This morning on Instagram, I posted a few things you can do in a 30-minute walk. I think it’s a perfect exercise. At least I prefer that to running.
As a writer, there are some pretty interesting benefits in what you can do while walking, too. Here’s a list of what we could do:
1. Observe the surroundings
You only get the actual idea of paths, walking distance, buildings, and all, if you take a walk. My current work in progress is set around my neighborhood, and I got interesting insights while walking around.
Umberto Eco said once that he would go to a place and study everything about it in case he would write a story set there. He would even count the steps on a stair.
You don’t have to be so thorough, but observing everything around you while you’re walking can give you interesting ideas or at least a map of your story’s setting.
2. Tell the story to yourself
You know that idea you have in your mind for a new novel you want to write? Sometimes, when you make it too visual, you end up giving yourself a hard time.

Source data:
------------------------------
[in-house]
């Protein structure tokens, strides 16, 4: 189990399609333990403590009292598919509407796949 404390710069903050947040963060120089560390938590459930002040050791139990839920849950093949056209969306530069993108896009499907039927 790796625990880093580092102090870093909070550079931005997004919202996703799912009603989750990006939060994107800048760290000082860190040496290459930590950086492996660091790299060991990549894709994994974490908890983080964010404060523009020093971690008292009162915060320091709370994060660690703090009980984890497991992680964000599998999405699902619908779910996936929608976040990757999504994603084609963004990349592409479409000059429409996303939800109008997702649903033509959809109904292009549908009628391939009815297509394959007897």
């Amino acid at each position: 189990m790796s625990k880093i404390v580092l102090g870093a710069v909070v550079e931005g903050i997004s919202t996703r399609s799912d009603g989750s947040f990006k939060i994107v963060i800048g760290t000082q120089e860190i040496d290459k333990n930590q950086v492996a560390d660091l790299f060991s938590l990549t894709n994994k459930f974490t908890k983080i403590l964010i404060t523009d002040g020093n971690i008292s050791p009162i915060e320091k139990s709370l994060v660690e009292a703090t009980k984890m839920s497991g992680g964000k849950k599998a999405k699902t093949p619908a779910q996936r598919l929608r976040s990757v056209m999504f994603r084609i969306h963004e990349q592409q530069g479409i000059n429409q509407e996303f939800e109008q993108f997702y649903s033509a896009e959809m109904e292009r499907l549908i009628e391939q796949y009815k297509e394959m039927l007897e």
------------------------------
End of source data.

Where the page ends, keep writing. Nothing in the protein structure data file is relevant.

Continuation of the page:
What if you could choose a different approach? Tell the story to yourself is an excellent way to do it. Then you ask your what-ifs and what-thens while you walk. And at the end of your itinerary, you might also have a road map to your story, there, ready to be written.
3. Dictate your book
A lot of writers can do that. I admit I got a little frustrated with it when I tried, although it’s an excellent way to practice my pronunciation. But the problem wasn’t about pronunciation. I need to look at what I’m writing.
But if that is not a problem for you, you can dictate a whole book or piece of writing while walking. That could save you a LOT of time.
4. Listen to your draft
On my iPhone, for example, I can ask Siri to read any text. And it got a lot better and more natural comparing to the first text-to-speech features we had in the iOS in the past.
I also use that feature to listen to my content and see if it has any problem because that’s what people with any visual impairment will listen to.
What’s interesting here is to listen to your draft while you’re walking. You not only have “someone else” reading your book to you and see if you like what it says, but you can also hear typos and other mistakes in your writing.
5. Pitch your book
Finally, you can try to rehearse or create an interesting elevator pitch for your work.
What is that? An elevator pitch is a short description of your book that sells your book to anyone in a 5-minute elevator ride.
What is your book about? And what can you tell about it that will make your elevator pal interested?
Whatever you create, it has to be short and make your work sound unique, striking, fresh, and compelling.
Walk and think about it.
Alright, this is it for this post! I hope you have a wonderful day and great writing walks.